November 18, 2009
DALLAS (SMU) – The Annette Caldwell Simmons School of Education and Human Development at SMU honored three outstanding education leaders with its first annual Simmons Luminary Awards – former U.S. Secretary of Education Margaret Spellings, longtime Texas State Board of Education member Geraldine “Tincy” Miller and St. Philip’s School headmaster Dr. Terry J. Flowers. All three received their awards at a reception and dinner on the SMU campus Thursday, Nov. 19.
“The Simmons Luminary Awards honor women and men who are real education reformers – people willing to step outside the status quo and follow evidence, rather than tradition, to improve outcomes for our students, “ said David Chard, Leon Simmons Dean of the Annette Caldwell Simmons School. “This year’s three recipients serve as beacons on the education landscape.”
“People are frequently satisfied with great ideas,” Chard said. “But ideas aren’t enough. What we don’t often have are people like Terry Flowers, with 25 years of proven results; Tincy Miller, who realized that her focus on her son’s dyslexia needed to be expanded to all dyslexic children; and Margaret Spellings, who had the opportunity and the courage to move an accountability system from concept to national priority.”
All three Luminary Award winners have demonstrated a willingness to make bold changes in policy and practice to improve students’ lives, Chard said.
Flowers is headmaster and executive director of St. Philip’s School and Community Center in south Dallas. Under his leadership, St. Philip’s has developed a curriculum that emphasizes academic excellence and a positive self-image in a community that struggles with poverty and low graduation rates. St. Philip’s records a 97 percent high school graduation rate and an 88 percent college attendance rate for alumni of the school’s Pre-K through 6th grade program.
Miller, who graduated from SMU in 1956, has served on the Texas State Board of Education since 1984. She has distinguished herself by promoting better curricula and programs for dyslexic children, helping to pass the Texas State Dyslexia Law for public schools, facilitating the creation of the Dyslexia Handbook: Procedures Concerning Dyslexia and Related Disorders and helping establish the first statewide dyslexia academies.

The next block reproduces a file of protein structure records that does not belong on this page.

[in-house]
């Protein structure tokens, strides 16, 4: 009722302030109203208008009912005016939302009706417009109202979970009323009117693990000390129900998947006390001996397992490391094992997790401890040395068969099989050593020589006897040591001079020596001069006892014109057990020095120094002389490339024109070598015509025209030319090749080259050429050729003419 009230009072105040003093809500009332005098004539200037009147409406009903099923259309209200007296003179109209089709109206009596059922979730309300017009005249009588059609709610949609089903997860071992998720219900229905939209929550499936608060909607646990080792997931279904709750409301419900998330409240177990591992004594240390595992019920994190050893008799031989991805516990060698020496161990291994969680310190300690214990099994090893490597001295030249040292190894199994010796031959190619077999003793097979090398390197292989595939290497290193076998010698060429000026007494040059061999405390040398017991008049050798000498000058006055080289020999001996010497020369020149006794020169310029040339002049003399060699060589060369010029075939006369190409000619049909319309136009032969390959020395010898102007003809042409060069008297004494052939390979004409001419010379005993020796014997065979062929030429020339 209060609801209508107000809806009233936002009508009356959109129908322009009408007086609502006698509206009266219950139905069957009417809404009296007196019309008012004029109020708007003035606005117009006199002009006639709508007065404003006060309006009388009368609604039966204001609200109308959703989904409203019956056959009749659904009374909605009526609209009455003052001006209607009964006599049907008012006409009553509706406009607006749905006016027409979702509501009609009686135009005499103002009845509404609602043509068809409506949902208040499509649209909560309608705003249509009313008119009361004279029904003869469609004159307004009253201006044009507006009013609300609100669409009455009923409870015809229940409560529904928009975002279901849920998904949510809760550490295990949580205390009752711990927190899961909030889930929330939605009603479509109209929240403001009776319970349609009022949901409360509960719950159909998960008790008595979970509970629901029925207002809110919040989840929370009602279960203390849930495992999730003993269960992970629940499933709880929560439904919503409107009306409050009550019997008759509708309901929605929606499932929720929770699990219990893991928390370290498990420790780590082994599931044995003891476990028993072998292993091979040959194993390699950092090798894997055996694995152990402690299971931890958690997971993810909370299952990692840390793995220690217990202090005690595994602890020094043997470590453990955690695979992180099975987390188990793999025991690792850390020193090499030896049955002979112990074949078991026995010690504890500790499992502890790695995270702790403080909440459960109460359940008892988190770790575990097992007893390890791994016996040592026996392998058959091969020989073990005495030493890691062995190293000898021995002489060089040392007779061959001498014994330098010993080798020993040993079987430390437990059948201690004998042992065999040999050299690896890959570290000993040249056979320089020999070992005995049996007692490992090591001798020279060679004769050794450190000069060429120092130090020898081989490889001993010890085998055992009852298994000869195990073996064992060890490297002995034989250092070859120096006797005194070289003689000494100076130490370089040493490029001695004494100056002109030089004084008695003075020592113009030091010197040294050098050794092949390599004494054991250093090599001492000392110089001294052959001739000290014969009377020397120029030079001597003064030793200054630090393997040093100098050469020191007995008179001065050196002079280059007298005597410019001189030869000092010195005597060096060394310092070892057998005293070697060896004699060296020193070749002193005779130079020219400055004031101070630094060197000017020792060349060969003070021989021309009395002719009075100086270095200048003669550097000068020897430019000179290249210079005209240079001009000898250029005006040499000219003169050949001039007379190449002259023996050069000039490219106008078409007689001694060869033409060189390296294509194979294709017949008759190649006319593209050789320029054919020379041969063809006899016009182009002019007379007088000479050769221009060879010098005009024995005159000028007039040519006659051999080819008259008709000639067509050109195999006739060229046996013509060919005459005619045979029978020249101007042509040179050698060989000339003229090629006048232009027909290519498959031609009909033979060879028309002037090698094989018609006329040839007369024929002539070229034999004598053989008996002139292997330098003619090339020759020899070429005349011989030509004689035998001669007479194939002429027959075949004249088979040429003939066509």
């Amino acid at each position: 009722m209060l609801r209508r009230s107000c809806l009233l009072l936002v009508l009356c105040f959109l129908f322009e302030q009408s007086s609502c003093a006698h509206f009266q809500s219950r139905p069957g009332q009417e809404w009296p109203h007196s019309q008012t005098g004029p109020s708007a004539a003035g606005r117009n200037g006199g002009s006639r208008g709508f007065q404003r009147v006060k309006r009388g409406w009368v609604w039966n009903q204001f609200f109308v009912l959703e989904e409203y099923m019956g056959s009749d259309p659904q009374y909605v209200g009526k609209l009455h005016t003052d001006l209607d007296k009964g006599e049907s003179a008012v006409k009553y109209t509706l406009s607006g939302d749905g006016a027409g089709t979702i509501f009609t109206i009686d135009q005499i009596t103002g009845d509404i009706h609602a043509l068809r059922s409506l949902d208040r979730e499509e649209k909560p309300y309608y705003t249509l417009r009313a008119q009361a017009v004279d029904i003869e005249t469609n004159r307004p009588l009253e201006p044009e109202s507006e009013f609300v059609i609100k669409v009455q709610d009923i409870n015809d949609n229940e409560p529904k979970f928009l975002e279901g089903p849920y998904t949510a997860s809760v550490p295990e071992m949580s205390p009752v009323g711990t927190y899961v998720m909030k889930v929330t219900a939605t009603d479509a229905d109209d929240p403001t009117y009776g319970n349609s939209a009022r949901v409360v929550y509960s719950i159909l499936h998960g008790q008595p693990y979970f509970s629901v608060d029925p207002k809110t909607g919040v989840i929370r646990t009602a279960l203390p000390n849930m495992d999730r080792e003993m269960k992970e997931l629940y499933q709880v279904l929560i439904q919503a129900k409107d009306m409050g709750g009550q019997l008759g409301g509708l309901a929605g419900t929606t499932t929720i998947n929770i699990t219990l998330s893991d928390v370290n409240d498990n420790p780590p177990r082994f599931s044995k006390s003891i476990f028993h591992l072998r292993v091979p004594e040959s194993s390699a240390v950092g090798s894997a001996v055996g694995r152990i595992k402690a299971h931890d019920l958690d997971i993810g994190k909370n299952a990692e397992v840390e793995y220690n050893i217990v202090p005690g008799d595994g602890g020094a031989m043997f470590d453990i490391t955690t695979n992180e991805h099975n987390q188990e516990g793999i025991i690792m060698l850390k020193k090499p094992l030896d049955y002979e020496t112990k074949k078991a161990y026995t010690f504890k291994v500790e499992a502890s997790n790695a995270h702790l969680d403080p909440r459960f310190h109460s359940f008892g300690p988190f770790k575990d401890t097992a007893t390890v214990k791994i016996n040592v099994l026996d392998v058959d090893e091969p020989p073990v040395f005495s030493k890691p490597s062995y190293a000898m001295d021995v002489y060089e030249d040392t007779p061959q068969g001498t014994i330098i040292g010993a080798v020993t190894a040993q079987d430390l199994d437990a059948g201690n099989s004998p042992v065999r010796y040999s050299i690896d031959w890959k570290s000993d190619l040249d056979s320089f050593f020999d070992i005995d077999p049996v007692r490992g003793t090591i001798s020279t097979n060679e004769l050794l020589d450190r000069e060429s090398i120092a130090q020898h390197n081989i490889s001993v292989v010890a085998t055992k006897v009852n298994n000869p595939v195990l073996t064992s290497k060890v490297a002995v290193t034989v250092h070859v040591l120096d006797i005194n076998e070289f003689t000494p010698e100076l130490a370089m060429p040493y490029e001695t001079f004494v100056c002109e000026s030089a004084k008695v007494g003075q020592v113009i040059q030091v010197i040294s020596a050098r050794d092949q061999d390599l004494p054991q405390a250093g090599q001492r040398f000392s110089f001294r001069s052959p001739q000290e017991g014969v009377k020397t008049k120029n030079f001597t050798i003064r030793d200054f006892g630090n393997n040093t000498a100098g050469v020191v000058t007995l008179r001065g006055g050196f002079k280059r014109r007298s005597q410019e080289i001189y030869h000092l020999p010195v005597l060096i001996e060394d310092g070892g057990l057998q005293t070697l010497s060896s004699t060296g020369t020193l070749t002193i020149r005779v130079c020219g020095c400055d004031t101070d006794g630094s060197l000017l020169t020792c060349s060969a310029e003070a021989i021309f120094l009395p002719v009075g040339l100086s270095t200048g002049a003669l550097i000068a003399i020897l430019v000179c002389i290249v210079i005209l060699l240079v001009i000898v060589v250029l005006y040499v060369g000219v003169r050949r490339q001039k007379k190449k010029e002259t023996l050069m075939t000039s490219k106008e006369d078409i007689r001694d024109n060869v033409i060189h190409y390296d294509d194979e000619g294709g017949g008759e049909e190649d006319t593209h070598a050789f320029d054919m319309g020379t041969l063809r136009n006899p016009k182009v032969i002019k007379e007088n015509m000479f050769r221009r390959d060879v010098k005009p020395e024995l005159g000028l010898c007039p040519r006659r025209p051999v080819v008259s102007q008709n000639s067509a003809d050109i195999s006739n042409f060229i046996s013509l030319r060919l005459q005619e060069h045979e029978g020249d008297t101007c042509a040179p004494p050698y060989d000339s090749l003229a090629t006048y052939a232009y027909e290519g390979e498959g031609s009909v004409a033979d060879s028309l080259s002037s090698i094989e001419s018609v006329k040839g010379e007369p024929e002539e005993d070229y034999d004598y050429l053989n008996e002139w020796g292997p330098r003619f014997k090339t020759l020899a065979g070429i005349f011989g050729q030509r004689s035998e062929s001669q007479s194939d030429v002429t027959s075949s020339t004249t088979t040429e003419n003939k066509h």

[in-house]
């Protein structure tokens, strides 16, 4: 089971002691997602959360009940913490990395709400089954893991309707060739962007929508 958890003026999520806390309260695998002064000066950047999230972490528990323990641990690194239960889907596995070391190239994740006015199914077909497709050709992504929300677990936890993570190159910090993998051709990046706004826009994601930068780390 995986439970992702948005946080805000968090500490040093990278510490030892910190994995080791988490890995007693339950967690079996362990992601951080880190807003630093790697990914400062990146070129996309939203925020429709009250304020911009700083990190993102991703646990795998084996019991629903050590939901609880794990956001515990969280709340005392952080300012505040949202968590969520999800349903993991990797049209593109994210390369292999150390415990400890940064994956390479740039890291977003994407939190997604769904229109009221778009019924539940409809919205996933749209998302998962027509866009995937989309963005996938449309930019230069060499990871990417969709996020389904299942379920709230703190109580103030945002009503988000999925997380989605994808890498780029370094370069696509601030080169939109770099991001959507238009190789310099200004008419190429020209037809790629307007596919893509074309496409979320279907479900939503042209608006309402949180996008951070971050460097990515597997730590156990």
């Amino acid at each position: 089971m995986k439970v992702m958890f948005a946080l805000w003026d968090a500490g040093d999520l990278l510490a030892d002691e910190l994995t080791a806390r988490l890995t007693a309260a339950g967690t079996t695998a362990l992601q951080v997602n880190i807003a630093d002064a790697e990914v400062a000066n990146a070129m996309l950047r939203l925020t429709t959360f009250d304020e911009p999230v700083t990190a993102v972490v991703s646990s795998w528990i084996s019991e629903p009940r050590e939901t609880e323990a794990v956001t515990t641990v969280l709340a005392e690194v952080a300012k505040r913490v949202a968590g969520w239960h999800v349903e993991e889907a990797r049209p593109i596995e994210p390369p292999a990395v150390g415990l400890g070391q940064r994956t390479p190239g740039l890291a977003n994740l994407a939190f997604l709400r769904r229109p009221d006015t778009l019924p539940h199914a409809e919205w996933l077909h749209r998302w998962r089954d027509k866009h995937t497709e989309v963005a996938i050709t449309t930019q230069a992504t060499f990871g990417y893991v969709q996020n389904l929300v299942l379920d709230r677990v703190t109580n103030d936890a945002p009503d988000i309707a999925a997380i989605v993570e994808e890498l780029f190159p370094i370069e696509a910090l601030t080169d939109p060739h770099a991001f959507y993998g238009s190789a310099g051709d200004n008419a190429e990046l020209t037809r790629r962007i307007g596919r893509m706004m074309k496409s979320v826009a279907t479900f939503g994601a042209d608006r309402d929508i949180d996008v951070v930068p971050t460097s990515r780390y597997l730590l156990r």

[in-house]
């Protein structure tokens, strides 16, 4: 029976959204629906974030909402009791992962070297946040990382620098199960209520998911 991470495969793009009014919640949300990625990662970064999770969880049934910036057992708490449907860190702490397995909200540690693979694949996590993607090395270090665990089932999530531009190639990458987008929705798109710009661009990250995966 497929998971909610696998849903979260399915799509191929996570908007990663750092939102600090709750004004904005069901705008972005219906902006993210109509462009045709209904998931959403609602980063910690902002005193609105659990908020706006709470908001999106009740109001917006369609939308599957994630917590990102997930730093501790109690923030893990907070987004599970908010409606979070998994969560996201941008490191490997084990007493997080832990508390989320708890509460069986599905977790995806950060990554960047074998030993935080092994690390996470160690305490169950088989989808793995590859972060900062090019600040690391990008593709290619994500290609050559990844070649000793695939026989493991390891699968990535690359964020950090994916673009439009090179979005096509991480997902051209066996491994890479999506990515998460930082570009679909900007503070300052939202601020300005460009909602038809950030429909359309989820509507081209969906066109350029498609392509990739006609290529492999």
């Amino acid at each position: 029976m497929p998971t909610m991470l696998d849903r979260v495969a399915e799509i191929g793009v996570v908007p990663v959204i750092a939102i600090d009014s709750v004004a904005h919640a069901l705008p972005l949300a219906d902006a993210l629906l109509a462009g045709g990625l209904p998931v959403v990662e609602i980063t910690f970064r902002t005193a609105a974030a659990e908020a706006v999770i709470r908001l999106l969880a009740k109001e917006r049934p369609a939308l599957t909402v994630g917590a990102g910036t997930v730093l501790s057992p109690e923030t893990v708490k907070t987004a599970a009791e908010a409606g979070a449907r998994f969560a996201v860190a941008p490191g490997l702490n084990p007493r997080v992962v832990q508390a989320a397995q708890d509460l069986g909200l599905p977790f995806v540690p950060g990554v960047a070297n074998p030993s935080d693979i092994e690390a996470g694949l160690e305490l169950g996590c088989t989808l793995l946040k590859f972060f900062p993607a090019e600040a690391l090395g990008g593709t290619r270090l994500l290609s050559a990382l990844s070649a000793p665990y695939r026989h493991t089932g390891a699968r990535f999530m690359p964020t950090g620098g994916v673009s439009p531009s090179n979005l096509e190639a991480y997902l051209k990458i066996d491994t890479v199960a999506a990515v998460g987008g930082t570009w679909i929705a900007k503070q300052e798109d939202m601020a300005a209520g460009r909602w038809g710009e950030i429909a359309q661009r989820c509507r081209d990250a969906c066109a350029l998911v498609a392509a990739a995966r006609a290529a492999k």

Spellings is president and CEO of Margaret Spellings and Company, and a leading expert in national public policy. Spellings was U.S. Secretary of Education from 2005-2009, the first mother of school-age children to serve in that position. She directed the implementation of the “No Child Left Behind Act,” which commits U.S. schools to bringing all students up to grade level or better in reading and math.
The Annette Caldwell Simmons School of Education and Human Development at SMU helps current and future teachers, counselors, therapists and the community harness the power of education through degree offerings, human development programs, continuing studies courses and faculty research on education-related topics. A gift from Harold C. Simmons and Annette Caldwell Simmons ’57 established the Annette Caldwell Simmons School of Education and Human Development to provide endowment and crucial support for programs that address critical needs and opportunities in education.
The school offers master’s and Ph.D. programs in education, counseling, dispute resolution and liberal studies; an undergraduate degree in applied physiology and sports management; a minor in education; and noncredit programs for the continuing educational benefit of the wider community. The Dyslexia Diagnostic Center, Mediation Services, the Center for Child and Community Development, the Institute for Reading Research, the Gifted Students Institute, the Center for Academic Progress and Success, and Center for Family Counseling extend the school’s expertise into the community.
A private university located in the heart of Dallas, SMU is building on the vision of its founders, who imagined a distinguished center for learning emerging from the spirit of the city. Today, nearly 11,000 students benefit from the national opportunities and international reach afforded by the quality of SMU’s seven degree-granting schools.